Automated “Classiscam” Operation Made $6.5m in 2020

Automated “Classiscam” Operation Made $6.5m in 2020

An e-commerce “scam-as-a-service” operation tried-and-tested in Russia has expanded to multiple European countries in 2020, making cybercrime groups over $6.5m in the process, Group-IB has warned.

The Singapore-based cybersecurity company claimed in a new report that “Classiscam” first appeared in Russia in the summer of 2019, but soon migrated west and hit a peak of activity over 2020 as remote workers surged online to shop.

There are now at least 40 active groups using the scam packages to con internet users out of their hard-earned cash.

“In the summer of 2020 we took down 280 scam pages as part of the Classiscam scheme, and by December that number grew 10-fold and reached up to 3000 pages,” said Yaroslav Kargalev, deputy head of CERT-GIB.

“We see that Classiscammers are now actively migrating from Russia to Europe and other countries. It’s not the first time that Russia has served as a testing ground for cyber-criminals with global ambitions.”

The groups publish ads for popular products on marketplaces and classified websites, with prices marked down to spark interest from buyers. Consumer electronics such as cameras, game consoles, laptops and smartphones are often listed.

Once the buyer gets in touch, the scammer typically takes the conversation off the marketplace to WhatsApp or other messenger channels, using local phone numbers to add authenticity.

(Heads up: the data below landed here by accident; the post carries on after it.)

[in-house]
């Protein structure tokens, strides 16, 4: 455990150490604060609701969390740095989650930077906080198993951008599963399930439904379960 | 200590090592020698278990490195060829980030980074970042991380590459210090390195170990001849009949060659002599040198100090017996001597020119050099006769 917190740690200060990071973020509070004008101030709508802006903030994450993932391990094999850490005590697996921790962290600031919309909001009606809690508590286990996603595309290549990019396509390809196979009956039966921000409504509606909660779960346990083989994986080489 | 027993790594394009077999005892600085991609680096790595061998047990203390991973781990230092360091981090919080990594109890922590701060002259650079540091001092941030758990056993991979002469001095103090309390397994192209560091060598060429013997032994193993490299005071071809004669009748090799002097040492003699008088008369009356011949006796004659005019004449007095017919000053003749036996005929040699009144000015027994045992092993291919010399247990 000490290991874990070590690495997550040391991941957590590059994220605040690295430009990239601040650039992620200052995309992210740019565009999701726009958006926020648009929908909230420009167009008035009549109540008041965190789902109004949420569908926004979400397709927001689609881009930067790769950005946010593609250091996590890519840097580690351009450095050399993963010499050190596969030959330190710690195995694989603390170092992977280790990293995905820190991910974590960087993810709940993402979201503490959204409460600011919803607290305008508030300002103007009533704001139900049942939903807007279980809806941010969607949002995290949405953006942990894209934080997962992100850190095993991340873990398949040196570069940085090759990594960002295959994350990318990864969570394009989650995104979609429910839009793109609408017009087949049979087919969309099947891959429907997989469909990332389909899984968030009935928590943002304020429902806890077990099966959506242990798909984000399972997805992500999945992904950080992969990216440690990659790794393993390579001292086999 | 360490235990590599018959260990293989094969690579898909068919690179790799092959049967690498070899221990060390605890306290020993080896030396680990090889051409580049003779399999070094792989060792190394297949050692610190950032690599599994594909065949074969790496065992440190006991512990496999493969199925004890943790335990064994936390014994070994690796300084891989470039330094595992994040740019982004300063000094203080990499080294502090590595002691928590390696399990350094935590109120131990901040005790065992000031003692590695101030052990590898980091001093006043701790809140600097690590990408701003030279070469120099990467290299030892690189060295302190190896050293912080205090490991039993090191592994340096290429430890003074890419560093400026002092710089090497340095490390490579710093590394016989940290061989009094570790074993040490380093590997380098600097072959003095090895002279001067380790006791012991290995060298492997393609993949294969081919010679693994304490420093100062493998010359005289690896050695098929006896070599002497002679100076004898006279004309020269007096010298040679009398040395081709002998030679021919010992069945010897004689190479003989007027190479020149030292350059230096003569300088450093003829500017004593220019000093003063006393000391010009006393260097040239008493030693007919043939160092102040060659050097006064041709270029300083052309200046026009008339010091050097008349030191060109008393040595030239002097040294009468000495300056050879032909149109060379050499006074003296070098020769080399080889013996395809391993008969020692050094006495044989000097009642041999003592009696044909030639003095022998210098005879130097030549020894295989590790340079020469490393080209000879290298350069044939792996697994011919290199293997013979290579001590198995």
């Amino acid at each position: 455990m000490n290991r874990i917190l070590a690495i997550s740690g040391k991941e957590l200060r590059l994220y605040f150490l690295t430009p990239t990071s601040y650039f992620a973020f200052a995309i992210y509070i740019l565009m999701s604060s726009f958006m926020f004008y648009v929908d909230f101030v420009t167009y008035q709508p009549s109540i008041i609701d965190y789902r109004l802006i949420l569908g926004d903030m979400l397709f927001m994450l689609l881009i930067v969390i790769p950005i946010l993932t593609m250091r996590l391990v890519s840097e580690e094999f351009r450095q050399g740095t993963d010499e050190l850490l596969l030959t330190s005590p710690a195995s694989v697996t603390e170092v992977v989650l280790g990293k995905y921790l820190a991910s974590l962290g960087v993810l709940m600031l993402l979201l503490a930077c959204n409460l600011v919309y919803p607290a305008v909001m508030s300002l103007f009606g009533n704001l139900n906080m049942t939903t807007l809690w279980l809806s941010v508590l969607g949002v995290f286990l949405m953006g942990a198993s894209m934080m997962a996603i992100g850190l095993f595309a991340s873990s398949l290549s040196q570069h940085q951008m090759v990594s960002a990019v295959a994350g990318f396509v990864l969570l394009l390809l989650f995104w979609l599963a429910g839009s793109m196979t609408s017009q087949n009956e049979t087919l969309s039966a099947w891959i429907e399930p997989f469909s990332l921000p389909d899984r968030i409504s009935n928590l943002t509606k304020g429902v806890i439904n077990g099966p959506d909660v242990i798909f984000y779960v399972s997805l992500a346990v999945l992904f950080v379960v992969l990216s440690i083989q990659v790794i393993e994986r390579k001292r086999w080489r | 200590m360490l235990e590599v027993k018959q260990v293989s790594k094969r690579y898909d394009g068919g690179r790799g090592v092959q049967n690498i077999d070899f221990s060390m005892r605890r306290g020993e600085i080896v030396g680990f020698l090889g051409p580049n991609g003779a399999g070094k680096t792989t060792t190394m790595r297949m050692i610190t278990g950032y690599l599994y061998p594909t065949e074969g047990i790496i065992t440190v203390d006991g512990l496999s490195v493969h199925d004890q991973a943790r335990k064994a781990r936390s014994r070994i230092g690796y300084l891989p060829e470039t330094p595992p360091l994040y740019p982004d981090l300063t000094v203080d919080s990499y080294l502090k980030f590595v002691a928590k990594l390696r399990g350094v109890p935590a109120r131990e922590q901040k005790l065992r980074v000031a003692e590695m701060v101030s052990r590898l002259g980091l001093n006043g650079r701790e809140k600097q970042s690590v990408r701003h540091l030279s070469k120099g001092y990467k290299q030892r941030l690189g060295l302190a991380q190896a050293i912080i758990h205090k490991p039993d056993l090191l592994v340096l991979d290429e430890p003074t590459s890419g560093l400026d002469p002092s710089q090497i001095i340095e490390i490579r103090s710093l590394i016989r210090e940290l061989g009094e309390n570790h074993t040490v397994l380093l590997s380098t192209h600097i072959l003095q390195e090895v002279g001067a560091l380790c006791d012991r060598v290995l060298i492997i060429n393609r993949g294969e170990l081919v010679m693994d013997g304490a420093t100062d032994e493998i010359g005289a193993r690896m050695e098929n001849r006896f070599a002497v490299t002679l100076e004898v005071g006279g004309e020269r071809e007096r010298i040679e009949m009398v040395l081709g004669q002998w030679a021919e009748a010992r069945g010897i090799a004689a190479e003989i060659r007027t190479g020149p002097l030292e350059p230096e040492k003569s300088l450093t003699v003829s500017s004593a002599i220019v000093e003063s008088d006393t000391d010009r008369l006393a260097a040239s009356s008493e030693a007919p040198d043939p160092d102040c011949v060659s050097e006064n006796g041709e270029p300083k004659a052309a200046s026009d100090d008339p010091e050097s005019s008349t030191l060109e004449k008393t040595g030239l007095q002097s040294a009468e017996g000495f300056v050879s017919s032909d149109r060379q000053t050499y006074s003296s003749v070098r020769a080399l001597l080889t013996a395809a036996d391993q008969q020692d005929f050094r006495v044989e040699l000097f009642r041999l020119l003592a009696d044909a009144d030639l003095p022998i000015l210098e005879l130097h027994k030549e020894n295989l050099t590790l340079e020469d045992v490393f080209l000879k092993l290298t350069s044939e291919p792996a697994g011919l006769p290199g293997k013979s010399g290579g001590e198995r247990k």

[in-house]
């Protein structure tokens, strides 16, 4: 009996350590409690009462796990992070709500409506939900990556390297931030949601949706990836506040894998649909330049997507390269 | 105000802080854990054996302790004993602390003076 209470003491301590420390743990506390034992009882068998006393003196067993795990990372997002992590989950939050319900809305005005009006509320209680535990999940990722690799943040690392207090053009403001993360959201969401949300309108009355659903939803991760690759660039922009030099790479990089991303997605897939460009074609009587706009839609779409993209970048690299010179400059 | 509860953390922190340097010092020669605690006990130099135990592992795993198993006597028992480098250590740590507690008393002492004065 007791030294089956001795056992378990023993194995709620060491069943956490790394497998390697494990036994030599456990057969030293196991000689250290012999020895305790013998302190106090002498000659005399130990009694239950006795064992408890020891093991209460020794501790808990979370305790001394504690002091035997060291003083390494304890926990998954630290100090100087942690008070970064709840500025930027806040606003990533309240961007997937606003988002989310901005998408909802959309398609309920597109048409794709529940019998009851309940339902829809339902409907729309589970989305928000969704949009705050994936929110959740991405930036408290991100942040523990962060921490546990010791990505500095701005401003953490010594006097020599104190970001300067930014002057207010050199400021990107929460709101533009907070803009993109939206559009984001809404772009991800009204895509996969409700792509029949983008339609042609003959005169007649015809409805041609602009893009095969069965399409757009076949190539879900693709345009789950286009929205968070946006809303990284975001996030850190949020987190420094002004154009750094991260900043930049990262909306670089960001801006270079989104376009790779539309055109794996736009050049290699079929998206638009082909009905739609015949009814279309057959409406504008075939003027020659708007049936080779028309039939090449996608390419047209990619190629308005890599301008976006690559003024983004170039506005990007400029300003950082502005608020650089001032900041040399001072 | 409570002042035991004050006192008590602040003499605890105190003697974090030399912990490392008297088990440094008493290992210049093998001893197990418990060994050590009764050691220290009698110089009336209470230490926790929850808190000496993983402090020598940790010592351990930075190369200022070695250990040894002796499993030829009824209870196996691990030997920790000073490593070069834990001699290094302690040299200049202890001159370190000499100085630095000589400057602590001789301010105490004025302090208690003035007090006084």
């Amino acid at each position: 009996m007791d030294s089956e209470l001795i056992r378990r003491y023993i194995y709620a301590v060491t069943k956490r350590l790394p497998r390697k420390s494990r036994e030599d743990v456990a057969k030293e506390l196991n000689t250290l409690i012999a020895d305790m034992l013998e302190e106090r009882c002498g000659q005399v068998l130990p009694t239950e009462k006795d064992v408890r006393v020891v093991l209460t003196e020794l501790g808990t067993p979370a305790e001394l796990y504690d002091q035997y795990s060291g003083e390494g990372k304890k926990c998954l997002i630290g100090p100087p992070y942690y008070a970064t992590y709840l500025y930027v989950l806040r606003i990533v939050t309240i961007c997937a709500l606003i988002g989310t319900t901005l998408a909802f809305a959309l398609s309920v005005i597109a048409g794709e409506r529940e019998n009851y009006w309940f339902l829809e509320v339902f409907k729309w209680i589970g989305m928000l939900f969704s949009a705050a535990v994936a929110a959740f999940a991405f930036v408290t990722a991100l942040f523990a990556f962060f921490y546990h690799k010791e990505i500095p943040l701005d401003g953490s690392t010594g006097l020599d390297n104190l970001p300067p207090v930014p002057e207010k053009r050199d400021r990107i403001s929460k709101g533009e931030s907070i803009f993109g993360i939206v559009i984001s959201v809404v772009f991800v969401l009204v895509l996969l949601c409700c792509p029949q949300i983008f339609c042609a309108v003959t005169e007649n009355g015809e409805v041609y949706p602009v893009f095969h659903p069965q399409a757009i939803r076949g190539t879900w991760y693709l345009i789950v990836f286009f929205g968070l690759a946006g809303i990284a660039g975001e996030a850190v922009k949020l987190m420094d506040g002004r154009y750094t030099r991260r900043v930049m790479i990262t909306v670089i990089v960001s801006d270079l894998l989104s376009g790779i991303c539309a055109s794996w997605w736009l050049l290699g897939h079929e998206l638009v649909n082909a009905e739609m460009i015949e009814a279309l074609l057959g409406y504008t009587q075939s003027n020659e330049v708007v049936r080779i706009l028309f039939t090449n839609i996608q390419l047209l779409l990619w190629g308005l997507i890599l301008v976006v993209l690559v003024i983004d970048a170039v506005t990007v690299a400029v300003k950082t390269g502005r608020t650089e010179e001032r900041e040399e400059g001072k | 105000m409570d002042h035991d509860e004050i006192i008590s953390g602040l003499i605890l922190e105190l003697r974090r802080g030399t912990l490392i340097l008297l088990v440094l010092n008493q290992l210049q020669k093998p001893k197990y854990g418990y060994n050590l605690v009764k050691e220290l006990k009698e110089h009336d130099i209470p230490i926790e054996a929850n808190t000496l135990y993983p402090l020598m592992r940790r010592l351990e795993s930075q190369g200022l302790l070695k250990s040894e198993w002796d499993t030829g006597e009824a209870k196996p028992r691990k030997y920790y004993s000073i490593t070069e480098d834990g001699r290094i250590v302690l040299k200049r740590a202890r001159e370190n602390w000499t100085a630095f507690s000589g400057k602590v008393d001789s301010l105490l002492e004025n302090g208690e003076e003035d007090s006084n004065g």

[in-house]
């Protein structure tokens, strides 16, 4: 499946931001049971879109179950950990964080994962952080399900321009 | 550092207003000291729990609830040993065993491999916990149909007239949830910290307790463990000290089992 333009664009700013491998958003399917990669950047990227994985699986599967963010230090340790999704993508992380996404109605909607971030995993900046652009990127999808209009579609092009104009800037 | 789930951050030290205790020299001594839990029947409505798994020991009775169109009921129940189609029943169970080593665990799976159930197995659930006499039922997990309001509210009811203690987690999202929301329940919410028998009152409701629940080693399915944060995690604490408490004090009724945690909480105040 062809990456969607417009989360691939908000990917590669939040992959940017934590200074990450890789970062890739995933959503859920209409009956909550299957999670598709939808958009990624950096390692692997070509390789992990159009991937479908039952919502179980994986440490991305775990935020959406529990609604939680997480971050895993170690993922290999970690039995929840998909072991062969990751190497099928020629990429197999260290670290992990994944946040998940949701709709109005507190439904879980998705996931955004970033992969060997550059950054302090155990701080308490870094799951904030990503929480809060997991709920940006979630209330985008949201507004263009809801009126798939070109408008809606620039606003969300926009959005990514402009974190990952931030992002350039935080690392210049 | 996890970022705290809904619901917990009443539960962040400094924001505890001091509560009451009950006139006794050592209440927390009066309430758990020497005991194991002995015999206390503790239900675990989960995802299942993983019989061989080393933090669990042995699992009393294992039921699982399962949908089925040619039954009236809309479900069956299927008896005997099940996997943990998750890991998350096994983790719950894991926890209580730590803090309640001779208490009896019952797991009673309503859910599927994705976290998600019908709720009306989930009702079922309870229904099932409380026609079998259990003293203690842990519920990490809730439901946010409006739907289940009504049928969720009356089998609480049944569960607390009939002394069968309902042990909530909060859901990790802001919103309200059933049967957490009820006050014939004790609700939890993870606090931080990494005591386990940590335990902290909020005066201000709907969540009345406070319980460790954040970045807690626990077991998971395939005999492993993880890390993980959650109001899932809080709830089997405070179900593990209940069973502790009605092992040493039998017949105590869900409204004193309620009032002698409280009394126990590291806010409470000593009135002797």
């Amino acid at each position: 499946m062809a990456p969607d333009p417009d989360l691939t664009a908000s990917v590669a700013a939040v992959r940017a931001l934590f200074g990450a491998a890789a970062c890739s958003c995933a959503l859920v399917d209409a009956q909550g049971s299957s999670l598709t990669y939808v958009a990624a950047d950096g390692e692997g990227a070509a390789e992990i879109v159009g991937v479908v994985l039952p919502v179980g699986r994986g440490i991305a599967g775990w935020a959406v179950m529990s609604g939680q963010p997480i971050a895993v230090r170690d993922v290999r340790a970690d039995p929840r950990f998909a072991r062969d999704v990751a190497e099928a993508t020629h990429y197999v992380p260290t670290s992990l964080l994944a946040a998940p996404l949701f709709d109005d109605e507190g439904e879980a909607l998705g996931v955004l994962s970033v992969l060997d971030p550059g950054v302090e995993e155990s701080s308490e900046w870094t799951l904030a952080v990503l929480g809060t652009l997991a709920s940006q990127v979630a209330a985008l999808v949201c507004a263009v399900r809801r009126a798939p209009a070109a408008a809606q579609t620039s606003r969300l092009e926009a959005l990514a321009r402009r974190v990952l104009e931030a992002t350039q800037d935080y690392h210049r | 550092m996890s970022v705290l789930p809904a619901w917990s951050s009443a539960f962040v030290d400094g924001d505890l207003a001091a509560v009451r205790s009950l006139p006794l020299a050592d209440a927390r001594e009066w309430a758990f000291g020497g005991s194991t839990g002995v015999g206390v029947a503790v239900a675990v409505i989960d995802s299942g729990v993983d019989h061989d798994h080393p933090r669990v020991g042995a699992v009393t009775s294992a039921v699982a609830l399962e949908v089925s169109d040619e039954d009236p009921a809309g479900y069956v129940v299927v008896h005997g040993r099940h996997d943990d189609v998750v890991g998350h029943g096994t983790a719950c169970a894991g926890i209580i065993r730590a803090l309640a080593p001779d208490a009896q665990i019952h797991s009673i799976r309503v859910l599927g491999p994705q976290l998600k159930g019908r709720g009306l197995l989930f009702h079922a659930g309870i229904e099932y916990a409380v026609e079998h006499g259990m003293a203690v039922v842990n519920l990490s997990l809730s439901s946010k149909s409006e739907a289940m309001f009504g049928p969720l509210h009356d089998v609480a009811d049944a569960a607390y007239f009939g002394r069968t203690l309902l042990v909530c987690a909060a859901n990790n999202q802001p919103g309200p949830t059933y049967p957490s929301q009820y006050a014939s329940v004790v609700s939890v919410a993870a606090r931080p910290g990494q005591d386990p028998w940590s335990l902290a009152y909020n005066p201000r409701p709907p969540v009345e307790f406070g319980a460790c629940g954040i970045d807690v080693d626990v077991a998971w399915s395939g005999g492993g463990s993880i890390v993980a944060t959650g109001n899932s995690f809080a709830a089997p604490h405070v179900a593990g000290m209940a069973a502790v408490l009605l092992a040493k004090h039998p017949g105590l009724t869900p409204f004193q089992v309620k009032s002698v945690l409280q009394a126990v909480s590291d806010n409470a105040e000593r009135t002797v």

The fraudster then asks for the victim’s delivery and contact information and sends a phishing link mimicking the real marketplace, which takes the user to a fake payment page.

Telegram bots are used to generate the ready-to-use phishing pages, streamlining the process and lowering the bar to entry for non-techie cyber-criminals.

Cybercrime groups using the service typically include three types of operative: admins, workers and callers.

Admins are responsible for recruiting new members, creating the scam pages and taking action when a bank blocks the victim’s transaction. Workers communicate directly with victims, while callers pretend to be tech support specialists.

Group-IB estimated that the most active groups make as much as $522,000 per month.

“So far, the scam’s expansion in Europe is hindered by language barriers and difficulties with cashing our stolen money abroad,” said Dmitriy Tiunkin, head of Group-IB Digital Risk Protection Department, Europe.

“Once the scammers overcome these barriers, Classiscam will spread in the West. The downside of popularity is competition among scammers, who sometimes frame each other without knowing it.”

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